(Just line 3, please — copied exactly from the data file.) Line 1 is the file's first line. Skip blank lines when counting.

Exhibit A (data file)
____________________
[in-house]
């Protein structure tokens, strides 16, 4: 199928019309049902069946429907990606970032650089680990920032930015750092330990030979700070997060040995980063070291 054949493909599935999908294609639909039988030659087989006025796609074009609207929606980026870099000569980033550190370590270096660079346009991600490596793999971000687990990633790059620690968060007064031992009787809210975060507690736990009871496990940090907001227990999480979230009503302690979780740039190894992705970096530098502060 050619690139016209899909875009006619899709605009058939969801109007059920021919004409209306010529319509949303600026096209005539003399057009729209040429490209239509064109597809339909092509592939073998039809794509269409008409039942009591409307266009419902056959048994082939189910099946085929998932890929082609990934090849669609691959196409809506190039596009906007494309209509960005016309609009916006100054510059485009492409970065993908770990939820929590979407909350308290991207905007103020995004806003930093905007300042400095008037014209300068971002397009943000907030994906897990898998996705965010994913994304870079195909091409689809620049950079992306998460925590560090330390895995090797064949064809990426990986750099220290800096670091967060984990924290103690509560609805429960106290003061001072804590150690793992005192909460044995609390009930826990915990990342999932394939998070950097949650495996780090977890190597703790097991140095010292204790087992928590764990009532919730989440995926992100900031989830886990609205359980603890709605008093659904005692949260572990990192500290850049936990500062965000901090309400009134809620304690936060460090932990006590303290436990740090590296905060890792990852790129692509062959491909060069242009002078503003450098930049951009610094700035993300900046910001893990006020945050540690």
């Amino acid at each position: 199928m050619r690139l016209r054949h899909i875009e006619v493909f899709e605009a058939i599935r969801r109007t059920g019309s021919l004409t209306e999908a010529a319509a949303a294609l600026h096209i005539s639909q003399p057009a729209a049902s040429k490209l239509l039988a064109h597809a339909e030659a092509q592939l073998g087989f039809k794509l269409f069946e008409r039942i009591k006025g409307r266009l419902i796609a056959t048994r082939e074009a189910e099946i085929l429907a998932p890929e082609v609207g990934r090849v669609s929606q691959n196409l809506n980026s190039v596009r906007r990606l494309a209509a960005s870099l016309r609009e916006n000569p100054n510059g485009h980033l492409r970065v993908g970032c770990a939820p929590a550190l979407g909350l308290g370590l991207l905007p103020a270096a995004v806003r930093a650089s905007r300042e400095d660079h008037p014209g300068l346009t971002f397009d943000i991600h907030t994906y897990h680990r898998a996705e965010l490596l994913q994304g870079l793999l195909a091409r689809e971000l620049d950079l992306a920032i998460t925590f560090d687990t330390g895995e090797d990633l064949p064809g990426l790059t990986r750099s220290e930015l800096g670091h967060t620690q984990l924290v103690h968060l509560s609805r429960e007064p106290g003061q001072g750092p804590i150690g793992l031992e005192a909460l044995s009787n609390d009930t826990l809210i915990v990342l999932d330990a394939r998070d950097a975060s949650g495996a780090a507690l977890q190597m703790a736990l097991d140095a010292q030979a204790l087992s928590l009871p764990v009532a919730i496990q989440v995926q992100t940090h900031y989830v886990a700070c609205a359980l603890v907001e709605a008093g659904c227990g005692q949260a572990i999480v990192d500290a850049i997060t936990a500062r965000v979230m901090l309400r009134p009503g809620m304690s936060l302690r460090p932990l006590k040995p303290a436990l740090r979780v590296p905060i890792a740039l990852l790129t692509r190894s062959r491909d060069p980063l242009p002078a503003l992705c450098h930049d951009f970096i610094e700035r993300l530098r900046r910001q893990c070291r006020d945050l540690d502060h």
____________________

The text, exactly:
């Amino acid at each position: 199928m050619r690139l016209r054949h899909i875009e006619v493909f899709e605009a058939i599935r969801r109007t059920g019309s021919l004409t209306e999908a010529a319509a949303a294609l600026h096209i005539s639909q003399p057009a729209a049902s040429k490209l239509l039988a064109h597809a339909e030659a092509q592939l073998g087989f039809k794509l269409f069946e008409r039942i009591k006025g409307r266009l419902i796609a056959t048994r082939e074009a189910e099946i085929l429907a998932p890929e082609v609207g990934r090849v669609s929606q691959n196409l809506n980026s190039v596009r906007r990606l494309a209509a960005s870099l016309r609009e916006n000569p100054n510059g485009h980033l492409r970065v993908g970032c770990a939820p929590a550190l979407g909350l308290g370590l991207l905007p103020a270096a995004v806003r930093a650089s905007r300042e400095d660079h008037p014209g300068l346009t971002f397009d943000i991600h907030t994906y897990h680990r898998a996705e965010l490596l994913q994304g870079l793999l195909a091409r689809e971000l620049d950079l992306a920032i998460t925590f560090d687990t330390g895995e090797d990633l064949p064809g990426l790059t990986r750099s220290e930015l800096g670091h967060t620690q984990l924290v103690h968060l509560s609805r429960e007064p106290g003061q001072g750092p804590i150690g793992l031992e005192a909460l044995s009787n609390d009930t826990l809210i915990v990342l999932d330990a394939r998070d950097a975060s949650g495996a780090a507690l977890q190597m703790a736990l097991d140095a010292q030979a204790l087992s928590l009871p764990v009532a919730i496990q989440v995926q992100t940090h900031y989830v886990a700070c609205a359980l603890v907001e709605a008093g659904c227990g005692q949260a572990i999480v990192d500290a850049i997060t936990a500062r965000v979230m901090l309400r009134p009503g809620m304690s936060l302690r460090p932990l006590k040995p303290a436990l740090r979780v590296p905060i890792a740039l990852l790129t692509r190894s062959r491909d060069p980063l242009p002078a503003l992705c450098h930049d951009f970096i610094e700035r993300l530098r900046r910001q893990c070291r006020d945050l540690d502060h």